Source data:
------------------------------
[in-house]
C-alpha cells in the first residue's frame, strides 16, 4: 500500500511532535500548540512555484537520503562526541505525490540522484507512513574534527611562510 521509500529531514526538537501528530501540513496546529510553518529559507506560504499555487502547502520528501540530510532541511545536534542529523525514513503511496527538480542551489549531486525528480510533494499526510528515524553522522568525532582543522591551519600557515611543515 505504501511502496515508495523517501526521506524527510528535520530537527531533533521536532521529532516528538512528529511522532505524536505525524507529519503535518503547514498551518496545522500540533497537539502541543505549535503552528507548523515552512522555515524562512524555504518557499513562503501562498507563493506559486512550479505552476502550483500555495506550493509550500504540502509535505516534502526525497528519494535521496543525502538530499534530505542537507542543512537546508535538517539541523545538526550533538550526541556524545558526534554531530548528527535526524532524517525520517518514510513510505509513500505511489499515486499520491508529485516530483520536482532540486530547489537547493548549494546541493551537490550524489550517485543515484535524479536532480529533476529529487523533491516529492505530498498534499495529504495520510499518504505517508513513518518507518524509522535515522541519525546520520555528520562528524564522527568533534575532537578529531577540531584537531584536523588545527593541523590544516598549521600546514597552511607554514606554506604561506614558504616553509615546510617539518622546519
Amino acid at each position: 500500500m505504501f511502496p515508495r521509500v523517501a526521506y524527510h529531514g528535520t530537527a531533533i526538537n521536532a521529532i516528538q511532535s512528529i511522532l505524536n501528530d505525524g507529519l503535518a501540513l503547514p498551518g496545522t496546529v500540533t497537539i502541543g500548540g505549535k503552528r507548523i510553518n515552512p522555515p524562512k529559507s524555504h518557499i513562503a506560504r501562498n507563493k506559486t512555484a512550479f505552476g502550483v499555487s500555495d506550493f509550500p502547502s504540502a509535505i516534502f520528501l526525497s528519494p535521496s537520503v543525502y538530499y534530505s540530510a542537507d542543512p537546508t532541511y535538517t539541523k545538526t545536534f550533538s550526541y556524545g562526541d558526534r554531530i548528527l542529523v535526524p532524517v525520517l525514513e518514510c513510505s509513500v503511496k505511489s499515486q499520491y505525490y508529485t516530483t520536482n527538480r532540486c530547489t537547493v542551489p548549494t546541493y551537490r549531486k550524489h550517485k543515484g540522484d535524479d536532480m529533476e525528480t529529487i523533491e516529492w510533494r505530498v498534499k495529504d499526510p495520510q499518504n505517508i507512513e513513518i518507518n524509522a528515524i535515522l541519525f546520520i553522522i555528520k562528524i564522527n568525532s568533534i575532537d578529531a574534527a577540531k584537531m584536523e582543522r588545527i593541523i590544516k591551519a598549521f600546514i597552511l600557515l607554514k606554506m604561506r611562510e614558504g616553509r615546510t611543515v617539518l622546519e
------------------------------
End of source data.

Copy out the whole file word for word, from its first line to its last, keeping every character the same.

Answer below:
[in-house]
C-alpha cells in the first residue's frame, strides 16, 4: 500500500511532535500548540512555484537520503562526541505525490540522484507512513574534527611562510 521509500529531514526538537501528530501540513496546529510553518529559507506560504499555487502547502520528501540530510532541511545536534542529523525514513503511496527538480542551489549531486525528480510533494499526510528515524553522522568525532582543522591551519600557515611543515 505504501511502496515508495523517501526521506524527510528535520530537527531533533521536532521529532516528538512528529511522532505524536505525524507529519503535518503547514498551518496545522500540533497537539502541543505549535503552528507548523515552512522555515524562512524555504518557499513562503501562498507563493506559486512550479505552476502550483500555495506550493509550500504540502509535505516534502526525497528519494535521496543525502538530499534530505542537507542543512537546508535538517539541523545538526550533538550526541556524545558526534554531530548528527535526524532524517525520517518514510513510505509513500505511489499515486499520491508529485516530483520536482532540486530547489537547493548549494546541493551537490550524489550517485543515484535524479536532480529533476529529487523533491516529492505530498498534499495529504495520510499518504505517508513513518518507518524509522535515522541519525546520520555528520562528524564522527568533534575532537578529531577540531584537531584536523588545527593541523590544516598549521600546514597552511607554514606554506604561506614558504616553509615546510617539518622546519
Amino acid at each position: 500500500m505504501f511502496p515508495r521509500v523517501a526521506y524527510h529531514g528535520t530537527a531533533i526538537n521536532a521529532i516528538q511532535s512528529i511522532l505524536n501528530d505525524g507529519l503535518a501540513l503547514p498551518g496545522t496546529v500540533t497537539i502541543g500548540g505549535k503552528r507548523i510553518n515552512p522555515p524562512k529559507s524555504h518557499i513562503a506560504r501562498n507563493k506559486t512555484a512550479f505552476g502550483v499555487s500555495d506550493f509550500p502547502s504540502a509535505i516534502f520528501l526525497s528519494p535521496s537520503v543525502y538530499y534530505s540530510a542537507d542543512p537546508t532541511y535538517t539541523k545538526t545536534f550533538s550526541y556524545g562526541d558526534r554531530i548528527l542529523v535526524p532524517v525520517l525514513e518514510c513510505s509513500v503511496k505511489s499515486q499520491y505525490y508529485t516530483t520536482n527538480r532540486c530547489t537547493v542551489p548549494t546541493y551537490r549531486k550524489h550517485k543515484g540522484d535524479d536532480m529533476e525528480t529529487i523533491e516529492w510533494r505530498v498534499k495529504d499526510p495520510q499518504n505517508i507512513e513513518i518507518n524509522a528515524i535515522l541519525f546520520i553522522i555528520k562528524i564522527n568525532s568533534i575532537d578529531a574534527a577540531k584537531m584536523e582543522r588545527i593541523i590544516k591551519a598549521f600546514i597552511l600557515l607554514k606554506m604561506r611562510e614558504g616553509r615546510t611543515v617539518l622546519e